Date of Degree
PhD (Doctor of Philosophy)
Electrical and Computer Engineering
Thomas F. Boggess
John P. Prineas
High brightness light emitting diodes based on the InAs/GaSb superlattice material system have been developed for use in mid-wave and long-wave infrared optoelectronic systems. By employing a multiple active region device configuration, high optical output has been demonstrated from devices in the 3-5μm and 7-12μm spectral bands. Mid-wave infrared optical output in excess of 0.95mW/sr has been observed from 120×120μm2 devices with peak emission at 3.8μm, and nearly 160μW/sr has been measured from devices of the same size operating at 8μm. Larger devices (1×1mm^2) with output as high as 8.5mW/sr and 1.6mW/sr have been demonstrated with mid-wave and long-wave devices, respectively, under quasi-DC bias conditions.
The high switching speed inherent to small area light emitting diodes as well as potentially high optical output make these devices appealing candidates to improve upon the current state-of-the-art in infrared projection technology. Simulation of thermal scenes with wide dynamic range and high frame rates is desirable for calibration of infrared detection systems. Suitable projectors eliminate the need for observation of a live scene for detector calibration, thereby reducing costs and increasing safety. Current technology supports apparent temperature generation of up to approximately 800 Kelvin with frame rates of hundreds of frames per second; strong desire exists to break these barriers.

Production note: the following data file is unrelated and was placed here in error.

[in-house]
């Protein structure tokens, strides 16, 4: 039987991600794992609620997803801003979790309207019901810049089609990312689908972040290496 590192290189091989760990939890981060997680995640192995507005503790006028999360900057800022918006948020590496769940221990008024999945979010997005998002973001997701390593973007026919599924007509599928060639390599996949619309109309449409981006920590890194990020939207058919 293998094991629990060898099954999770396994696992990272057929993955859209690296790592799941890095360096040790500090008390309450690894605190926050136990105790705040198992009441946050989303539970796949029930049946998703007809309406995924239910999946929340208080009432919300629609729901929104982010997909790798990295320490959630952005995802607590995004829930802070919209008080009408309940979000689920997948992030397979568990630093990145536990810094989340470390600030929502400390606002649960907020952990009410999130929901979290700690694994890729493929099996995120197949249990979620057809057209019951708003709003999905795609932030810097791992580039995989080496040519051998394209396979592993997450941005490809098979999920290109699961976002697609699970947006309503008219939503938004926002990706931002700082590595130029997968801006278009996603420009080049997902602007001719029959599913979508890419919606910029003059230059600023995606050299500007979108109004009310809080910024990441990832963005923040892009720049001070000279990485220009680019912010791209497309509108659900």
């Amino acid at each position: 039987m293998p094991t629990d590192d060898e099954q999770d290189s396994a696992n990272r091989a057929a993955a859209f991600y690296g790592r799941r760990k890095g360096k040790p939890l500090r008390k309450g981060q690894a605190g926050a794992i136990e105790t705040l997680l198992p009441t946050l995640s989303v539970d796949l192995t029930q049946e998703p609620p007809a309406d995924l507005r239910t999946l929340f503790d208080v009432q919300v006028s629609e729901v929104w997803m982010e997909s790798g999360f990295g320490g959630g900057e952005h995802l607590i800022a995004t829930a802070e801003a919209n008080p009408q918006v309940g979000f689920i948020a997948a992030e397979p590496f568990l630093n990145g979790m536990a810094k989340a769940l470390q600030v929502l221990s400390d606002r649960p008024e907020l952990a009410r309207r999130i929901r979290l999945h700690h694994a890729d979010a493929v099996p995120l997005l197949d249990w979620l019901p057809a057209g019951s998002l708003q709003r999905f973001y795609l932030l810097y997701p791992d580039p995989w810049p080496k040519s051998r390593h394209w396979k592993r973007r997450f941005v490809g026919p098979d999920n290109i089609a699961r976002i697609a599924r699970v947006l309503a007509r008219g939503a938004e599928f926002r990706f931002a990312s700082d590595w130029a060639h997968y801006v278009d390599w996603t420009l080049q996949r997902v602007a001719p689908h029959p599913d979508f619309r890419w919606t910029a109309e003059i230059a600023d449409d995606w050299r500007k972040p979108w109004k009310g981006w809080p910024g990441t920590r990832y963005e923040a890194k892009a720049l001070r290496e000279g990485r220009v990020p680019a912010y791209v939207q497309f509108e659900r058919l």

Meeting the requirements of the aforementioned application requires development of the InAs/GaSb superlattice material system on multiple levels. Suppressing parasitic recombination channels via band structure engineering, improving carrier transport between active regions and confinement within active regions, reduction of defect-assisted recombination by optimizing device growth, and improving device fabrication and packaging are all routes requiring exploration. This work focuses on the latter two components of the optimization process, with emphasis on molecular beam epitaxial growth of high quality devices. Particular attention was paid to tailoring devices for thermal imaging applications and the design tradeoffs and limitations which impact that technology. Device performance and optimization success were gauged by electronic, optical, morphological, and structural characterization.
Copyright 2009 Edwin John Koerperick